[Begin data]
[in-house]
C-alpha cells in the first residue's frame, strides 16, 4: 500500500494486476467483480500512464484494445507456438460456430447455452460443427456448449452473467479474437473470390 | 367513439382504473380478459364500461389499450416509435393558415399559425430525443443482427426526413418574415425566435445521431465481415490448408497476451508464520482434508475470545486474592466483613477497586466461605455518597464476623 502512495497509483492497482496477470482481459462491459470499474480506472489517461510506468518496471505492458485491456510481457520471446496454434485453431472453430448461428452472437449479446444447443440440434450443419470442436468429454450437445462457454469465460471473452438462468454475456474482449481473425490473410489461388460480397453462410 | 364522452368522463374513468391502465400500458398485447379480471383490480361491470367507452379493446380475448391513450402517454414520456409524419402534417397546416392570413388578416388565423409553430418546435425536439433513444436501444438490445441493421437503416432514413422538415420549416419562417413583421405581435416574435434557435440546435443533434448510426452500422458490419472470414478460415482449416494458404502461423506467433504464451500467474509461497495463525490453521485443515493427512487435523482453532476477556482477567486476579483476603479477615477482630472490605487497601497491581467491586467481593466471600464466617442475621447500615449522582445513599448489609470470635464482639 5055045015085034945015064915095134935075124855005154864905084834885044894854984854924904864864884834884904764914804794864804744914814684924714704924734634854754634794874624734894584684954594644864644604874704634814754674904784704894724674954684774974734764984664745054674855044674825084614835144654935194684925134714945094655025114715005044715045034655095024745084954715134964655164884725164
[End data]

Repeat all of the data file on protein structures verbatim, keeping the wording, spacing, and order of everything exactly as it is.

[in-house]
C-alpha cells in the first residue's frame, strides 16, 4: 500500500494486476467483480500512464484494445507456438460456430447455452460443427456448449452473467479474437473470390 | 367513439382504473380478459364500461389499450416509435393558415399559425430525443443482427426526413418574415425566435445521431465481415490448408497476451508464520482434508475470545486474592466483613477497586466461605455518597464476623 502512495497509483492497482496477470482481459462491459470499474480506472489517461510506468518496471505492458485491456510481457520471446496454434485453431472453430448461428452472437449479446444447443440440434450443419470442436468429454450437445462457454469465460471473452438462468454475456474482449481473425490473410489461388460480397453462410 | 364522452368522463374513468391502465400500458398485447379480471383490480361491470367507452379493446380475448391513450402517454414520456409524419402534417397546416392570413388578416388565423409553430418546435425536439433513444436501444438490445441493421437503416432514413422538415420549416419562417413583421405581435416574435434557435440546435443533434448510426452500422458490419472470414478460415482449416494458404502461423506467433504464451500467474509461497495463525490453521485443515493427512487435523482453532476477556482477567486476579483476603479477615477482630472490605487497601497491581467491586467481593466471600464466617442475621447500615449522582445513599448489609470470635464482639 5055045015085034945015064915095134935075124855005154864905084834885044894854984854924904864864884834884904764914804794864804744914814684924714704924734634854754634794874624734894584684954594644864644604874704634814754674904784704894724674954684774974734764984664745054674855044674825084614835144654935194684925134714945094655025114715005044715045034655095024745084954715134964655164884725164